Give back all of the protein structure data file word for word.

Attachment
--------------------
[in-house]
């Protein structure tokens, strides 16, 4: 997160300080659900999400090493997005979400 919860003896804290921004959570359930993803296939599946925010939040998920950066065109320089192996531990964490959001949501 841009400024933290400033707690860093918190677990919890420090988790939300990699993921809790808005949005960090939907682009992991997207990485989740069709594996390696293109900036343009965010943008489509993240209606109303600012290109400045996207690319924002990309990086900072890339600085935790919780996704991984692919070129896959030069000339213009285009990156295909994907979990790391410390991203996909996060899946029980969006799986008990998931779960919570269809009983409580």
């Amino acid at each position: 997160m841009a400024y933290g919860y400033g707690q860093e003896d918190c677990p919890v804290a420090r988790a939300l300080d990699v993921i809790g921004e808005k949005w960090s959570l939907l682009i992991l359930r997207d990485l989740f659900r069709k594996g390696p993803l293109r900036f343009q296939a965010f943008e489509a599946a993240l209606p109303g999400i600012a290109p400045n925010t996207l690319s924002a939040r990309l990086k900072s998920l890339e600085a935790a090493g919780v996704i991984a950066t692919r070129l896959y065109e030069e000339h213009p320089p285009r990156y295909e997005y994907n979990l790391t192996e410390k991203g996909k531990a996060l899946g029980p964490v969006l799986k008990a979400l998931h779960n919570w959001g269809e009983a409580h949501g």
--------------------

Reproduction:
[in-house]
């Protein structure tokens, strides 16, 4: 997160300080659900999400090493997005979400 919860003896804290921004959570359930993803296939599946925010939040998920950066065109320089192996531990964490959001949501 841009400024933290400033707690860093918190677990919890420090988790939300990699993921809790808005949005960090939907682009992991997207990485989740069709594996390696293109900036343009965010943008489509993240209606109303600012290109400045996207690319924002990309990086900072890339600085935790919780996704991984692919070129896959030069000339213009285009990156295909994907979990790391410390991203996909996060899946029980969006799986008990998931779960919570269809009983409580």
């Amino acid at each position: 997160m841009a400024y933290g919860y400033g707690q860093e003896d918190c677990p919890v804290a420090r988790a939300l300080d990699v993921i809790g921004e808005k949005w960090s959570l939907l682009i992991l359930r997207d990485l989740f659900r069709k594996g390696p993803l293109r900036f343009q296939a965010f943008e489509a599946a993240l209606p109303g999400i600012a290109p400045n925010t996207l690319s924002a939040r990309l990086k900072s998920l890339e600085a935790a090493g919780v996704i991984a950066t692919r070129l896959y065109e030069e000339h213009p320089p285009r990156y295909e997005y994907n979990l790391t192996e410390k991203g996909k531990a996060l899946g029980p964490v969006l799986k008990a979400l998931h779960n919570w959001g269809e009983a409580h949501g």